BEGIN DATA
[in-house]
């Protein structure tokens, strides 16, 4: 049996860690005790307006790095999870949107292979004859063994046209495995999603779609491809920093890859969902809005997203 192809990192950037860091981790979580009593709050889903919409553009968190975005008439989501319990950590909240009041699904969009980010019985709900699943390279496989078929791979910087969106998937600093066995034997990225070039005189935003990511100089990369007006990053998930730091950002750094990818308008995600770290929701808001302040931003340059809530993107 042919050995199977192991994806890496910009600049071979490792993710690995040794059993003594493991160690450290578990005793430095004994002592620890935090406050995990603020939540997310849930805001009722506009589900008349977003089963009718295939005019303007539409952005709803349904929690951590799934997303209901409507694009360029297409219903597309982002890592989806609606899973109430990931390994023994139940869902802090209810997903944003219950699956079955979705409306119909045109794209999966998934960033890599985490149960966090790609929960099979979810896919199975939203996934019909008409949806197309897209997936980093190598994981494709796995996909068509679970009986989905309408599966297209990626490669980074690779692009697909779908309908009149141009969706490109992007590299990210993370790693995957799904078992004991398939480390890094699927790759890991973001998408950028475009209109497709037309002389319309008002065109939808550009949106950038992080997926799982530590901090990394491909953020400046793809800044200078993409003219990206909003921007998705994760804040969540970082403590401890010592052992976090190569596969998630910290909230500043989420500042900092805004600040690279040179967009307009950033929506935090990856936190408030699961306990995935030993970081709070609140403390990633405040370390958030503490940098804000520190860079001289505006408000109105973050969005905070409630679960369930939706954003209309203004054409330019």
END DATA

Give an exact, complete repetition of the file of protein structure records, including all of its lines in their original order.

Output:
[in-house]
């Protein structure tokens, strides 16, 4: 049996860690005790307006790095999870949107292979004859063994046209495995999603779609491809920093890859969902809005997203 192809990192950037860091981790979580009593709050889903919409553009968190975005008439989501319990950590909240009041699904969009980010019985709900699943390279496989078929791979910087969106998937600093066995034997990225070039005189935003990511100089990369007006990053998930730091950002750094990818308008995600770290929701808001302040931003340059809530993107 042919050995199977192991994806890496910009600049071979490792993710690995040794059993003594493991160690450290578990005793430095004994002592620890935090406050995990603020939540997310849930805001009722506009589900008349977003089963009718295939005019303007539409952005709803349904929690951590799934997303209901409507694009360029297409219903597309982002890592989806609606899973109430990931390994023994139940869902802090209810997903944003219950699956079955979705409306119909045109794209999966998934960033890599985490149960966090790609929960099979979810896919199975939203996934019909008409949806197309897209997936980093190598994981494709796995996909068509679970009986989905309408599966297209990626490669980074690779692009697909779908309908009149141009969706490109992007590299990210993370790693995957799904078992004991398939480390890094699927790759890991973001998408950028475009209109497709037309002389319309008002065109939808550009949106950038992080997926799982530590901090990394491909953020400046793809800044200078993409003219990206909003921007998705994760804040969540970082403590401890010592052992976090190569596969998630910290909230500043989420500042900092805004600040690279040179967009307009950033929506935090990856936190408030699961306990995935030993970081709070609140403390990633405040370390958030503490940098804000520190860079001289505006408000109105973050969005905070409630679960369930939706954003209309203004054409330019």